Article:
AG Brnovich Announces Settlement in First-Ever Multistate HIPAA-Related Data Breach Lawsuit

PHOENIX -- Attorney General Mark Brnovich announced a settlement with healthcare software providers Medical Informatics Engineering Inc. and NoMoreClipboard, LLC (collectively, “MIE”).  The settlement resolves a bipartisan lawsuit filed by Arizona and 15 other states against MIE relating to a 2015 data breach, which was the first such multistate lawsuit involving claims under the federal Health Insurance Portability and Accountability Act (“HIPAA”). As a result of the settlement, MIE will pay $900,000 to the states, and it has agreed to a comprehensive injunction requiring the implementation of significant data-security improvements.

“Millions of consumers have their personal information compromised every year," said Attorney General Brnovich. "If a business or a government agency can't meet their obligations to prevent a data breach or to adequately protect consumers after a breach, they need to be held accountable. Attorneys general can work together to use all available laws to ensure that companies are taking the protection of patient electronic data seriously.”

The data breach underlying the lawsuit and settlement occurred between May 7, 2015, and May 26, 2015, when hackers infiltrated WebChart, a web application run by MIE. The hackers stole the electronic Protected Health Information (“ePHI”) of more than 3.9 million individuals, including roughly 26,000 Arizonans. Stolen ePHI included names, telephone numbers, mailing addresses, usernames, hashed passwords, security questions and answers, spousal information (name and potentially date of birth), email addresses, dates of birth, Social Security numbers, lab results, health insurance policy information, diagnoses, disability codes, doctors’ names, medical conditions, and children’s names and birth statistics.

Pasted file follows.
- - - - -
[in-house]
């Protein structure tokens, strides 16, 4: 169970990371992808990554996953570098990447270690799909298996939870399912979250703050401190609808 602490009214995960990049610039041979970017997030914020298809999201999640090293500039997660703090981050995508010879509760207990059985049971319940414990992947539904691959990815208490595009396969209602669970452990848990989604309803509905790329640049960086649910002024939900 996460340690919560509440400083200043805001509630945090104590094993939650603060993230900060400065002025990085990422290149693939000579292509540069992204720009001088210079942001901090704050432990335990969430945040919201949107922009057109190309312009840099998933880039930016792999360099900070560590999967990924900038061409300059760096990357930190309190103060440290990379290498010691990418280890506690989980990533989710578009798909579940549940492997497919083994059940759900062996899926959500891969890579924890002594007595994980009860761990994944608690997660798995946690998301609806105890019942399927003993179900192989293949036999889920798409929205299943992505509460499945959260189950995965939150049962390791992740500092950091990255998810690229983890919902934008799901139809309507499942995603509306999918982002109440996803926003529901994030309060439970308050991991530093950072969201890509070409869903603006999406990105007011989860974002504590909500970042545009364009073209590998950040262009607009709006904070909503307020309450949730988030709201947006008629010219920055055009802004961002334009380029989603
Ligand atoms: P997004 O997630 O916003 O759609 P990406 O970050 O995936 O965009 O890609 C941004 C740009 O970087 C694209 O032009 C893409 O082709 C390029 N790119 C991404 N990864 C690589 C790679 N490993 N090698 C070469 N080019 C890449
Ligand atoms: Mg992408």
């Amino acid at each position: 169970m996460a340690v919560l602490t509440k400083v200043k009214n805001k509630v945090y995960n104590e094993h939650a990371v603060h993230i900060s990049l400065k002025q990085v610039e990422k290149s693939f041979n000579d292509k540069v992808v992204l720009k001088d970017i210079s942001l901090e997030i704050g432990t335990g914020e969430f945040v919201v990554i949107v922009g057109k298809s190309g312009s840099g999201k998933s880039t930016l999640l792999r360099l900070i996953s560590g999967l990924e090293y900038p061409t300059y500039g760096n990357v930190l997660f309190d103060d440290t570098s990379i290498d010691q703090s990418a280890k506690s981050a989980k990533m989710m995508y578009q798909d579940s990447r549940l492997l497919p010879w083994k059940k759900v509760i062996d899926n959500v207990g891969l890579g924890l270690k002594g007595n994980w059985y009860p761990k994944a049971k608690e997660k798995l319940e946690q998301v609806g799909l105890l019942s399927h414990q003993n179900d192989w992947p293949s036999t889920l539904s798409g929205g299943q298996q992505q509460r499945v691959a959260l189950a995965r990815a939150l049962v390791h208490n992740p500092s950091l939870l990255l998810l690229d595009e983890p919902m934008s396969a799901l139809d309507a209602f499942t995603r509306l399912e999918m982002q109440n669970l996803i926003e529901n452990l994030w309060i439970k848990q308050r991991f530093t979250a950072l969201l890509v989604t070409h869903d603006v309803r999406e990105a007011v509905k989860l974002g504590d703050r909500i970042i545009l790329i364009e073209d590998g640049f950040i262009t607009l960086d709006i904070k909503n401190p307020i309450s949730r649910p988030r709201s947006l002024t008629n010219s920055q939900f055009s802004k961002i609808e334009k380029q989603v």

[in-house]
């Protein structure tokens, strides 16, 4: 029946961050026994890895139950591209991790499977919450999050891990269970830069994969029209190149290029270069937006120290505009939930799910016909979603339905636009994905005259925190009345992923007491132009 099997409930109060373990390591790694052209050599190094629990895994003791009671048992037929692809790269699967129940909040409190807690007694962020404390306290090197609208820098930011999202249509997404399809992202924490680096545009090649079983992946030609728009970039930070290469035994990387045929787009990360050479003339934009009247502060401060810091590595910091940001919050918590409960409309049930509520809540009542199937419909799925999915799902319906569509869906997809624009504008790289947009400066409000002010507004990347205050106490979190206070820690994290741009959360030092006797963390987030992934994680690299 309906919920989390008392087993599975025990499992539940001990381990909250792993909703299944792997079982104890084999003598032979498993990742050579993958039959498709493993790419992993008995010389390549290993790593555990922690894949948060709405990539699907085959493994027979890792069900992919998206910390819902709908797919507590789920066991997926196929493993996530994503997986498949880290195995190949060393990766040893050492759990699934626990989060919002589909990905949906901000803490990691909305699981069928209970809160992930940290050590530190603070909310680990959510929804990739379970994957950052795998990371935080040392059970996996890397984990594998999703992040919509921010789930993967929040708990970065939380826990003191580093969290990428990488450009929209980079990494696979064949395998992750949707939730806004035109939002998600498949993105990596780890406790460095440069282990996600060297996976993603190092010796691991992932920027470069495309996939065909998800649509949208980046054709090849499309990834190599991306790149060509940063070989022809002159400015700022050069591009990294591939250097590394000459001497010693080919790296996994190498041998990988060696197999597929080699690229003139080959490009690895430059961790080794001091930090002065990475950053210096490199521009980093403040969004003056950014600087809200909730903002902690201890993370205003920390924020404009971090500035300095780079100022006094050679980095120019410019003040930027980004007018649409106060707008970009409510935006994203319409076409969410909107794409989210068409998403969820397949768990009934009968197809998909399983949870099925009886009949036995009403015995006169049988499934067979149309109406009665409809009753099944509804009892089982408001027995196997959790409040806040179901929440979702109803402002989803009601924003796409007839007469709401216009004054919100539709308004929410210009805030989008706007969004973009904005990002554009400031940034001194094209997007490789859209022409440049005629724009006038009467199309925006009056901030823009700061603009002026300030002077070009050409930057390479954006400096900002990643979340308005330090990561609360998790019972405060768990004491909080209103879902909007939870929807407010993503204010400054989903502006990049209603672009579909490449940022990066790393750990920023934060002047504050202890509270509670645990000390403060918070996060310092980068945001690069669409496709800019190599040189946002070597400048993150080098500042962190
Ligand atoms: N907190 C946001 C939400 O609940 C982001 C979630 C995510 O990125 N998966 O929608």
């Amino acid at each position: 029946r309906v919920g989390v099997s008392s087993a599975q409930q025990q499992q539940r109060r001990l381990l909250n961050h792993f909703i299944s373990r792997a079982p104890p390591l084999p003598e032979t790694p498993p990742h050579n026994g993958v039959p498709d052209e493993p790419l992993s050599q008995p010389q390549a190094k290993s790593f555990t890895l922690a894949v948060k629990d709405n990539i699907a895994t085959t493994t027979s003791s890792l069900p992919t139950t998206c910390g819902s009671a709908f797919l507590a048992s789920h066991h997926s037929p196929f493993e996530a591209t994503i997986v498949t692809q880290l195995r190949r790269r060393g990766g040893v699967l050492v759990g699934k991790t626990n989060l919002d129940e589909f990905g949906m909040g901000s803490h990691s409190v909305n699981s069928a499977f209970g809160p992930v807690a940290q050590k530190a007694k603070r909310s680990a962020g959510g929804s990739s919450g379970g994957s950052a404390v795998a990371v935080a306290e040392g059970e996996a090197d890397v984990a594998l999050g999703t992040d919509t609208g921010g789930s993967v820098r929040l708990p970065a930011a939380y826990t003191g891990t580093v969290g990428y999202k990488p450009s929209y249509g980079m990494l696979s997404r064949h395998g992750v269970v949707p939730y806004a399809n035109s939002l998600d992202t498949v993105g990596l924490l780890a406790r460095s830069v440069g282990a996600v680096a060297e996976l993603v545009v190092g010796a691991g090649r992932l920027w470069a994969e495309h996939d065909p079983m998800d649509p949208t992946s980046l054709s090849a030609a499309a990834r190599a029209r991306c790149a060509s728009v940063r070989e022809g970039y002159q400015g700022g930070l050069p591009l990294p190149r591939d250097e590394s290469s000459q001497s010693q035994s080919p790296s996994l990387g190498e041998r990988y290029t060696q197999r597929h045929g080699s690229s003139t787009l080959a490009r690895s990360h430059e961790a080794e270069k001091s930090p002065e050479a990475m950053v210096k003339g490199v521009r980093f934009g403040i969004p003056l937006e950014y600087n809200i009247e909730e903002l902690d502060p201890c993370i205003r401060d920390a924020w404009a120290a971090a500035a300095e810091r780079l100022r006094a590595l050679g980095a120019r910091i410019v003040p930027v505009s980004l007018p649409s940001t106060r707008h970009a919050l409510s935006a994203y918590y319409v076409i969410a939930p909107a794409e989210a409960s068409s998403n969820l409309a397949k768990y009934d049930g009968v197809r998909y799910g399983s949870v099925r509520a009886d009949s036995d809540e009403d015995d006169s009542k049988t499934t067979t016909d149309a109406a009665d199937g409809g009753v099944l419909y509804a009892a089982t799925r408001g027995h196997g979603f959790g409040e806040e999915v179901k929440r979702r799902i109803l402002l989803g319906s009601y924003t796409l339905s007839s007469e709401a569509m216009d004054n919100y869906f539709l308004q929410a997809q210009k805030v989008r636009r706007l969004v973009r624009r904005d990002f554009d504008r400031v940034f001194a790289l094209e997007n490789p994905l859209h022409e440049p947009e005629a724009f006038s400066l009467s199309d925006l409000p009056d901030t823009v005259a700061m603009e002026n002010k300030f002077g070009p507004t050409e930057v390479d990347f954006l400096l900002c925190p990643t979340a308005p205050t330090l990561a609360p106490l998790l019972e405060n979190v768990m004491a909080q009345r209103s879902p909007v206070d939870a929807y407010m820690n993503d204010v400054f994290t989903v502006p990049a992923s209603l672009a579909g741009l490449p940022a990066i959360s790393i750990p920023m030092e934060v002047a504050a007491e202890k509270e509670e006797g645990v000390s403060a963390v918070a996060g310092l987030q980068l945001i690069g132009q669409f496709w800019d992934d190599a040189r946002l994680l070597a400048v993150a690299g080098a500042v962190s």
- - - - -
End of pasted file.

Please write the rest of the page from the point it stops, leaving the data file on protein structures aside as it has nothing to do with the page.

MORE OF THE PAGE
Along with his counterparts in 11 other states (and later joined by four additional states), Attorney General Brnovich filed suit against MIE in December 2018, asserting claims under HIPAA and applicable state laws. Among other things, the lawsuit alleged that MIE had failed to implement basic industry-accepted data-security measures to protect ePHI from unauthorized access; did not have appropriate security safeguards or controls in place to prevent exploitation of vulnerabilities within its system; had an inadequate and ineffective response to the breach; and failed to encrypt the sensitive personal information and ePHI within its computer systems, despite representations to the contrary in its privacy policy.

The case was filed in the U.S. District Court for the Northern District of Indiana, where MIE is headquartered. There is also a separate consumer class-action lawsuit in the same court that seeks direct relief for consumers.

Arizona was joined in its case and settlement by the states of Arkansas, Connecticut, Florida, Indiana, Iowa, Kansas, Kentucky, Louisiana, Michigan, Minnesota, Nebraska, North Carolina, Tennessee, West Virginia, and Wisconsin.

For Arizona, the matter was handled by Assistant Attorney General John Gray.

A copy of the signed Consent Judgment.